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Weird encoding after grabing filenames

by Nik
on Jun 16, 2009 at 19:42 UTC ( #772123=perlquestion: print w/ replies, xml ) Need Help??
Nik has asked for the wisdom of the Perl Monks concerning the following question:

Hello i have the following code:
#!/usr/bin/perl -w use strict; use CGI::Carp qw/fatalsToBrowser/; use CGI qw/:standard/; use DBI; use Encode; print "Content-Type: text/html\n\n"; my @files = glob "$ENV{'DOCUMENT_ROOT'}/data/text/*.txt"; my @menu_files = map {/([^\/]+)\.txt$/} @files; Encode::from_to(@menu_files, 'ISO-8859-7', 'utf8'); print "@files"; print "@menu_files";
I don't know why but when i get the whole bunch of files form '/data/text' folder and print it although the path that preceed each of the files appear ok the filename itself appear liek squares(weird encoding)
here is the output of this code:
i tried to switch the encoding from greek to utf8 but if i use it or don't use it output produces remains the same. Any ideas why?

Comment on Weird encoding after grabing filenames
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Re: Weird encoding after grabing filenames
by moritz (Cardinal) on Jun 16, 2009 at 19:48 UTC
    print "Content-Type: text/html\n\n";

    Always include the encoding, ie Content-Type: text/html; charset=utf-8\n\n (or let CGI generate that for you, you use it anyway).

    Also you have to pass a scalar as the first argument to from_to, not an array. Read the docs for usage information.

      yes i do use the cgi equivalent in longer scripts that is 'print header( -charset=>'utf-8' );'

      Yes but i need to re-encode all filenames(@menu_files) to utf-8 at one step, can't it be done without a repeatiton loop?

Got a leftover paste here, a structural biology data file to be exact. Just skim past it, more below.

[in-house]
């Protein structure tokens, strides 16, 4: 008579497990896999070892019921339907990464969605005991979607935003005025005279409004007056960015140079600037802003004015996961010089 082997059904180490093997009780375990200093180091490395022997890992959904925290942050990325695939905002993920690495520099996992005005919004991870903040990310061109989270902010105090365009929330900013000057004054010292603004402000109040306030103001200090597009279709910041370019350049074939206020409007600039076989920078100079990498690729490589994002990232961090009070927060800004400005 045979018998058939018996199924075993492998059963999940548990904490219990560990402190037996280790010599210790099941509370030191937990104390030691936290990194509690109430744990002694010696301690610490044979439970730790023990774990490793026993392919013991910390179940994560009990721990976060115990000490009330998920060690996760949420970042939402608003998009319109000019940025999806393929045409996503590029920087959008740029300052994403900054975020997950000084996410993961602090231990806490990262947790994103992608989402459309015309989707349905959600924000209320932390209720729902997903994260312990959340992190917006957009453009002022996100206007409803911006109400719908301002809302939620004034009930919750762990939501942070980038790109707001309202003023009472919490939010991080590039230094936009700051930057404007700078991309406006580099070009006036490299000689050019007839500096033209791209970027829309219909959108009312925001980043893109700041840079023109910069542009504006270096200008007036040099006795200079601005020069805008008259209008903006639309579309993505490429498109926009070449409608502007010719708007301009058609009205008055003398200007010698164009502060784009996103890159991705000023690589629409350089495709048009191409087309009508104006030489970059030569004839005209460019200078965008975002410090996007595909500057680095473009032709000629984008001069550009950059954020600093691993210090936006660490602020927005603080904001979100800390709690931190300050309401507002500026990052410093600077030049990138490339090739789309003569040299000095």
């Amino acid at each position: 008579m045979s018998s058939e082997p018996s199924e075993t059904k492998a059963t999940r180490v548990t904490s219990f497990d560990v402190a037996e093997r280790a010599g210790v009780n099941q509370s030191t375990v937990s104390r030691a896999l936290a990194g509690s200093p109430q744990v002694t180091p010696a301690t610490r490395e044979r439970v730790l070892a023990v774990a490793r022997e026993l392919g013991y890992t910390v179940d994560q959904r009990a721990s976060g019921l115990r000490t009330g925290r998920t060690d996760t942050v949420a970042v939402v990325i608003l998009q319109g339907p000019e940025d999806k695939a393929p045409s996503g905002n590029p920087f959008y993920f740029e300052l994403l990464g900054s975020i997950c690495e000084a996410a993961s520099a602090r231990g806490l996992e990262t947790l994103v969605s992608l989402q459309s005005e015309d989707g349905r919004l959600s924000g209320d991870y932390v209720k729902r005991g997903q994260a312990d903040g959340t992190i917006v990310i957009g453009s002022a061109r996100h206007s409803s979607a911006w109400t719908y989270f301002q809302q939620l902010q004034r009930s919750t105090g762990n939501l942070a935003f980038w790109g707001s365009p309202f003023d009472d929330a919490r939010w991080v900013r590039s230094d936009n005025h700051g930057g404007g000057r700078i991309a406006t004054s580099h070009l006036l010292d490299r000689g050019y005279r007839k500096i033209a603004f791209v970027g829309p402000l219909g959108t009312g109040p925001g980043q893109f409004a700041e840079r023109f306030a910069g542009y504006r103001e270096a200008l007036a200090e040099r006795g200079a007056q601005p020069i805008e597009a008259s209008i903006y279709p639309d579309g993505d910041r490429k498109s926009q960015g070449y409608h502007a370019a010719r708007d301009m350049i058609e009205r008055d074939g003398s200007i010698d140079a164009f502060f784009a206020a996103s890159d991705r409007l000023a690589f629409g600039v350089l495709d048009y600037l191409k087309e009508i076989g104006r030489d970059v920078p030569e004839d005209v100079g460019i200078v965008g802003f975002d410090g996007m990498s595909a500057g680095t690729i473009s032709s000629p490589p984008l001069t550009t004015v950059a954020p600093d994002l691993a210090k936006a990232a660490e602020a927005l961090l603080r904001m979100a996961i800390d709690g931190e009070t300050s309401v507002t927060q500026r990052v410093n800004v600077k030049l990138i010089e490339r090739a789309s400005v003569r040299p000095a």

Why the path of files is taken correctly while the filaname appears like this?

        can't it be done without a repeatiton loop?

        You want to repeat an action without a loop?

        Well, I suppose you could do

        from_to($menu_files[0], 'ISO-8859-7', 'UTF-8') if @menu_files >= 1; from_to($menu_files[1], 'ISO-8859-7', 'UTF-8') if @menu_files >= 2; from_to($menu_files[2], 'ISO-8859-7', 'UTF-8') if @menu_files >= 3; from_to($menu_files[3], 'ISO-8859-7', 'UTF-8') if @menu_files >= 4; die("Need more!") if @menu_files >= 5;

        Does it count as a loop if the repeating is done by the person rather than the computer?

        Or if all you want to do is hide the loop

        sub from_to_multi { my $fr = shift; my $to = shift; from_to($_, $fr, $to) for @_; } from_to_multi('ISO-8859-7', 'UTF-8', @menu_files);

        But then you end up with two loops. One to place the elements on the stack, and one to process the elements on the stack.

        When I visited your web page (, I was able to get a sensible display by telling my browser to treat the page as iso-8859-7 (greek). But I gather you want the text to be in utf8, which I think would be a good idea.

        As you follow moritz's good advice, you have to respect the docs regarding Encode::from_to(). Here's an easy way to do the required loop in a single line of code:

        Encode::from_to($_, 'ISO-8859-7', 'utf8') for (@menu_files);
        The reason why the path strings are showing up fine is because they are just plain ascii characters; it's only the file names that are non-ascii, and if the web server and browser don't agree on what the encoding is for those non-ascii characters, it's just noise.

        (updated to fix grammar in first sentence)

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